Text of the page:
One is the largest telecom company in India. The other is the incumbent in Singapore. One is now the fourth largest company in the world in terms of subscribers. The other is the hand that rocks its cradle. We are talking about Bharti Airtel and its co-promoter Singtel. Unlike most corporate relationships, this is one that is perhaps one of the least talked about in the markets. Singtel is the second largest shareholder of Bharti after its promoters. And therefore, the two share an important relationship. Therefore we thought it would be a good idea to see how the two stack up against each other.
In the next few articles, we will compare Bharti Airtel and Singtel on different parameters. Our intention is to provide information to the reader so that he can understand how the same business has different results because of operating in two different countries. It would also provide information on whether or not Bharti Airtel has superseded its Singapore counterpart in terms of performance. The latter is important because it will help identify the reasons as to why the better performance was possible. Was it because of something that Bharti did right or was it because of operating in another country? In either case, it would help an investor get a better understanding of the company we believe.
In this article we will compare the key points of distinction between Bharti Airtel and Singtel.
Both the companies have extensive business interests outside the shores of their home countries. Singtel has business interests in Australia, Thailand, India, Philippines, Indonesia, Bangladesh and Pakistan. Bharti too has spread its wings into Bangladesh, Sri Lanka and the African continent.
The two companies cater to very different types of markets. For comparison sake, we have taken the home markets for both the companies. Bharti's home market in India still holds a huge potential in the untapped rural markets, home to two-thirds of country's one billion-plus population. The rising rural tele-density is clearly indicative of the much-larger drama unfolding in the Indian telecom market. Though growth in subscribers has eased off in recent times, nevertheless the underpenetrated rural markets continue to present a huge opportunity for telecom companies like Bharti Airtel. On the other hand, Singtel faces a near mature market in Singapore.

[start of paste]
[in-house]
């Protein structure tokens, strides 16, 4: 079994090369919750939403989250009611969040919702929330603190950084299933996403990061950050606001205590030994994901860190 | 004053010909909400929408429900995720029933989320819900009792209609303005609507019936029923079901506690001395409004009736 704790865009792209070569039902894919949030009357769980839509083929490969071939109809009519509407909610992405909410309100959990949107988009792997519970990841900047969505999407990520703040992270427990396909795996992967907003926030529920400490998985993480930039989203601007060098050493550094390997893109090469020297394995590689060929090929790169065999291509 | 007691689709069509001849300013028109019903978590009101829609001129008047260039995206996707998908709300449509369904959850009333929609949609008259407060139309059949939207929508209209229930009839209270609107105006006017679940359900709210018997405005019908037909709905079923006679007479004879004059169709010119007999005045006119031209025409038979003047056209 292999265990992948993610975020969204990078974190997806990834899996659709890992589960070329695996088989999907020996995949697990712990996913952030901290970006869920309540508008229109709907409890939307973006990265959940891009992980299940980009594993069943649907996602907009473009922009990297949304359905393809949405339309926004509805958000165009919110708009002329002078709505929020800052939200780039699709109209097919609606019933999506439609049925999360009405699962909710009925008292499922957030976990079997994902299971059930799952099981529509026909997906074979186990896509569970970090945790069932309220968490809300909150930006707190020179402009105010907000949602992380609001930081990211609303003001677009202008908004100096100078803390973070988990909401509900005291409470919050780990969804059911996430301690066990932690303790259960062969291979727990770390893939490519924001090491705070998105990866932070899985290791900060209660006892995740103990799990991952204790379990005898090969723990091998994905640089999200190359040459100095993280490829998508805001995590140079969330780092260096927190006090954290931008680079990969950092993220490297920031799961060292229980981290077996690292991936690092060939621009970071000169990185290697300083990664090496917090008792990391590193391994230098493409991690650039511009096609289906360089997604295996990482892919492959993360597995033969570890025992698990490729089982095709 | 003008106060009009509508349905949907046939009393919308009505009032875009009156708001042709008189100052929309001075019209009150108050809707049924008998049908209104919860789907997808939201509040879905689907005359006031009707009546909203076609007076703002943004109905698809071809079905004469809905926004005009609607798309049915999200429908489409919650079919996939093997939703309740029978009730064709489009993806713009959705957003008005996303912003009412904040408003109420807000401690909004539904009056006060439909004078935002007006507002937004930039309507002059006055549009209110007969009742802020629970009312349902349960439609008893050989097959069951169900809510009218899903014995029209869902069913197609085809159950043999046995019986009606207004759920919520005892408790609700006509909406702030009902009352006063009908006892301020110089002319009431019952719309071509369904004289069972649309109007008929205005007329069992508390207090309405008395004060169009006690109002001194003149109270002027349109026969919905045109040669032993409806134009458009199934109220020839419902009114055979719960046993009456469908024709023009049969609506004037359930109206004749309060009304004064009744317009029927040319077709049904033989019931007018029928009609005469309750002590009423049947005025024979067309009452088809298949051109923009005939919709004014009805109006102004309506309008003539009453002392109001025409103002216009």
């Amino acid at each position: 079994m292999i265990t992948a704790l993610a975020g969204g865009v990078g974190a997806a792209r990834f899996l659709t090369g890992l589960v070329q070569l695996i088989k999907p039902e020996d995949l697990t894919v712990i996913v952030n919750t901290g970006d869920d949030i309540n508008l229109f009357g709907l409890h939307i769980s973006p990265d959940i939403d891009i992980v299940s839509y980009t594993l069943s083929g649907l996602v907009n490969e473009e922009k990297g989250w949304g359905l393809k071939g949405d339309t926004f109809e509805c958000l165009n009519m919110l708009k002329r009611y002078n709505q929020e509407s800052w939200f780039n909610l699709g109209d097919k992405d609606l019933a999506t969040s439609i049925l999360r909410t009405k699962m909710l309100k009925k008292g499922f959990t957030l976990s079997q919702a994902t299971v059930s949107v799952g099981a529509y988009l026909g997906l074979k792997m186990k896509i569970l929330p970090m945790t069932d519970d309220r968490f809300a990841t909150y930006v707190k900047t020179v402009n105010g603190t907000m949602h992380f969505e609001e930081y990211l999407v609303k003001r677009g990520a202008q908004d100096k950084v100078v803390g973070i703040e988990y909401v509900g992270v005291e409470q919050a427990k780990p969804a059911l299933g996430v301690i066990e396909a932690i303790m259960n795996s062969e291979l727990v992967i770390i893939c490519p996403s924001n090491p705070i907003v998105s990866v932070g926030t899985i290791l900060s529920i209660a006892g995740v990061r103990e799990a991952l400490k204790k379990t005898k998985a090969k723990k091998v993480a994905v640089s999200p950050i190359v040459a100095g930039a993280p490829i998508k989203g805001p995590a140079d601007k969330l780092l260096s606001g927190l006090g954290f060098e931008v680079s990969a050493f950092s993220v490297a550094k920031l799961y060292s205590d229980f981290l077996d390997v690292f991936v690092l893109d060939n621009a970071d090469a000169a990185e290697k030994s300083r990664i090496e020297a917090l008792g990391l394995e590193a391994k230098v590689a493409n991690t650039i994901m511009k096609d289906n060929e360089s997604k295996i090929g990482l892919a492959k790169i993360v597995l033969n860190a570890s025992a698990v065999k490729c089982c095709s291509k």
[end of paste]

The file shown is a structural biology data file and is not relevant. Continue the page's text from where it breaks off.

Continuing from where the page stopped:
Source: Company data, TRAI
As indicated in the graph above, India clearly has a huge potential to grow. But another thing that comes out from this is that Singapore is a more mature market. Therefore the potential of other telecom services like data, internet, etc would play an important role. And these are typically higher ARPU (Average revenue per user) services. This is visible in the different revenue sources for the companies.
While mobile operations are the biggest contributor to revenues, both companies have other sources of revenues too. The following set of graphs give a clear picture of the contribution that each business interest has in the top line of the two companies:
Source: Company data
Source: Company data
Note: The data is taken for the trailing 12 months for both the companies
Clearly, mobile is the largest contributor of revenues for both companies. However, Bharti is more exposed to mobile services as compared to Singtel. The reason for this is the maturity of the two markets. Singapore (and Australia as results include that of Optus), is a more mature market for telecom services. As such, contribution of data and other such services tends to be high.
The two companies also face different types of customers.
Source: Company data
As seen in the graph above, Bharti's subscriber base predominantly consists of prepaid subscribers. This leads to higher churn and thereby higher subscriber acquisition costs for the company. Naturally acquisition costs depend on other things as well like level of competition, regulatory requirements, etc.; nevertheless, Bharti has to offer incentives to acquire and retain customers.
The markets catered to by Bharti are quite different from those catered to by Singtel. As such Bharti is exposed to a higher regulatory risk. The telecom sector in India is one of the highest regulated sectors in the country. The regulator and the government have been regulating the costs through spectrum charges, spectrum fees, license fees, access charges, etc. In recent times the dillydallying on regulatory issues has just gone up.
A clear example of the exposure to regulatory risk can be seen in the proportion of regulatory costs for the two companies.
Source: Company data
Regulatory flip flops also affect Bharti on the margin front. While the government does not regulate the prices directly, it regulates the costs, thereby influencing the pricing indirectly. As a result, any increase in regulated costs can add pressure to the margins of the telecom companies.
So far, we have just talked about what these companies are, from where they earn their revenues and the differences in the markets they operate in. In the subsequent articles, we would see how these differences affect their financial performance and valuations.
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